Sunday, January 13, 2008

When the Going Gets Tough

I’d like to say that I’m the type of person who immediately goes into problem-solving mode when the going gets tough, but the truth is that I have a personal freak-out period before I’m able to do anything. I freeze up. I’m paralyzed. And that’s scary as hell to me.

The worst type of news to receive is news that’s both bad and unexpected. The kind that you have to take immediate action on and the kind that has completely blindsided you at the same time – the kind that you’ve never even considered to be a possibility, so coming up with a solution is completely outside of your realm of comfort.

A year and a half ago my dad died unexpectedly. There were many factors that contributed to his death, but all were accidental, so I feel completely comfortable saying that his passing was 100% unexpected. It turned my life upside down. My dad was always the primary breadwinner in our house, and this was no exception up until his death. My mom works, but it’s not nearly enough to live off of. When we got the call that he had died, I think I grieved for all of 20 minutes before I started having the practical freak outs. What were we going to do? How would we pay for the funeral? How was my mom going to live? Where was she going to live? Was she going to have to live with J and me? Oh, fuck. FUCK.

I was paralyzed with all these thoughts swimming around in my head. On top of it, my mom was relying on me to come up with a plan. Not only did she have absolutely no idea how her own household was run, but also she was completely overwhelmed with the idea of having to learn how to run it and do it herself. I was completely freaked out trying to figure out how I was going to piece it all together. It’s hard enough learning something new with instruction, but having to search and dig for clues in a foreign environment is ridiculously hard.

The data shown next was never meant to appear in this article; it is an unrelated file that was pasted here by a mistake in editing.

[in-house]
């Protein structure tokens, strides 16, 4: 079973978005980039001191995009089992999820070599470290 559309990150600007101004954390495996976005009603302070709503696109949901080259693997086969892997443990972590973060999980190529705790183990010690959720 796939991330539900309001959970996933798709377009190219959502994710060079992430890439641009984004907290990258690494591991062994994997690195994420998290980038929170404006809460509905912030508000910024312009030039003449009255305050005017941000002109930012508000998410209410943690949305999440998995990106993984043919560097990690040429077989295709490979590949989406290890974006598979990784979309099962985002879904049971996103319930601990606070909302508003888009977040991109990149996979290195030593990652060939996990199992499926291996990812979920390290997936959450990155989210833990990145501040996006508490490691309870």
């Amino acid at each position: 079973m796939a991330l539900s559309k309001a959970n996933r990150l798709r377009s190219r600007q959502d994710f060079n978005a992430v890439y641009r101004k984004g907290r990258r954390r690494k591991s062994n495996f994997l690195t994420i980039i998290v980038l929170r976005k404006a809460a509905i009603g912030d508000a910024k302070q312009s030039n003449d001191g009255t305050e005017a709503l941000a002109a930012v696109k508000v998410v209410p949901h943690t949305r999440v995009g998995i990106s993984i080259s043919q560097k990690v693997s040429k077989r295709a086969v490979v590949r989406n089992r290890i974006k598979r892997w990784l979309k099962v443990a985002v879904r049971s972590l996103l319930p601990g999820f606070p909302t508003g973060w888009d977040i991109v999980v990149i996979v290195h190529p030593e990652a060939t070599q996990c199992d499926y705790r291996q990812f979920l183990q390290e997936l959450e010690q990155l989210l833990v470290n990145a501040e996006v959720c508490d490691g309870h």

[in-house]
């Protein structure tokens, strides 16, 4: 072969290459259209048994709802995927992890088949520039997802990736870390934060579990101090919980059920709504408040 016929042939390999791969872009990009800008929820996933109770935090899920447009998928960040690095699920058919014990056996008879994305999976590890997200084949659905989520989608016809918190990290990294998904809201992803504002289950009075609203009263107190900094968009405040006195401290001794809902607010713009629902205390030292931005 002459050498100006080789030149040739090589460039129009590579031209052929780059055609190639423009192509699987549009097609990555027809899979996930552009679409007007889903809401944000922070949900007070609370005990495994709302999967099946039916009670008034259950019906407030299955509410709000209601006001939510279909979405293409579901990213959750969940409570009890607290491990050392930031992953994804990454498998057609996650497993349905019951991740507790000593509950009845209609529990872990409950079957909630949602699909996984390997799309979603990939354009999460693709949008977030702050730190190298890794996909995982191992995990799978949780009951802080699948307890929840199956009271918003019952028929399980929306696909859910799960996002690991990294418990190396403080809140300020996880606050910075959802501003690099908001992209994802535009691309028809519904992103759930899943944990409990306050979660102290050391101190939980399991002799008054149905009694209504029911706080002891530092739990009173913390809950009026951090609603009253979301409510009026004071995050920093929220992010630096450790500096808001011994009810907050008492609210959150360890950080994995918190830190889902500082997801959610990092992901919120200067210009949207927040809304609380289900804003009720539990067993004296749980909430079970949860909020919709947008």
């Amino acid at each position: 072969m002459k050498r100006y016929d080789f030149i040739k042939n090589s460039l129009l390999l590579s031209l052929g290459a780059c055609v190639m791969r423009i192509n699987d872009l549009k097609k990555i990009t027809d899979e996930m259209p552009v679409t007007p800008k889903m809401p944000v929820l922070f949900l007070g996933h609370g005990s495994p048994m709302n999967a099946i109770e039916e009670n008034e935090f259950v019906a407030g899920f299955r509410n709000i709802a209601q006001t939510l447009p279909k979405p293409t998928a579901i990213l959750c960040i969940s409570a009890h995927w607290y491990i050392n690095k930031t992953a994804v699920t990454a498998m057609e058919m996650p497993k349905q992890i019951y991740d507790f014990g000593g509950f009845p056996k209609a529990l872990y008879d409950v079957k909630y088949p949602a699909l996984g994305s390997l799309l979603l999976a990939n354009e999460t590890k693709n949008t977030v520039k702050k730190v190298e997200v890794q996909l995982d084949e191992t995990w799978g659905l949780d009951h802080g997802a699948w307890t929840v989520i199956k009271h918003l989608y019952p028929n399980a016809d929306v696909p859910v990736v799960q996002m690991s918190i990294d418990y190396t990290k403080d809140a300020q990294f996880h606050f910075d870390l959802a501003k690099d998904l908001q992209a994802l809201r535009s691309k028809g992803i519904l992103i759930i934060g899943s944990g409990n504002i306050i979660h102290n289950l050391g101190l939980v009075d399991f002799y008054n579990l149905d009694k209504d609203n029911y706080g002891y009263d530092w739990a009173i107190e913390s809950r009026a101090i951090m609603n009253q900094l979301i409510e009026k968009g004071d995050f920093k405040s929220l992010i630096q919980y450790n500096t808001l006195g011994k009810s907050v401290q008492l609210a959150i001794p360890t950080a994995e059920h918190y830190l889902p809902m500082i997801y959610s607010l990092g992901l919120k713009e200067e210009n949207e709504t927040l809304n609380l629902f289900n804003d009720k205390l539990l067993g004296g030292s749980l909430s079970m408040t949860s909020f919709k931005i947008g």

The months following my dad’s passing were filled with visits to the bank, the lawyer, and the social security office. We went to court, spent hours on the phone, dug through piles of paperwork, and followed an endless amount of bureaucratic processes. I lived each day not knowing if the plan I had made was going to work. What if I missed something? I tried to be conservative with all my estimates. If I failed, I had no one to blame but myself, but my mom was the one who would suffer the consequences.

I think I instantly grew up the day my dad died. I no longer had a place to go if my own life didn’t work out. My safety net was gone, and now the roles were reversed and I was providing that for my mom. There was no room for failure, because at the very least I needed to be able to provide a sense of security – a secure, safe, comfortable home – for my mom. She’d already been through so much. She needed to know that things, on a practical level, were going to be all right.

Only time provided feedback for me. Luckily, I got it right. Well, I got enough of it right that nothing completely disastrous happened. My mom has been able to stay in her house, pay her bills, and continue working her job. The emotional impact of my dad’s death is a completely different story that isn’t reflected here.

This blog, posted out-of-cycle on a Sunday, is more for me than it is for you. I’m in the middle of another tough situation, albeit a drop in the bucket compared to my life a year and a half ago. Still, I’m writing this to try and gain perspective. To rid me of the paralysis I’m currently feeling. I know if I can make it through helping to get my mom’s life back in order, I can handle what I’m facing now. I can do this.

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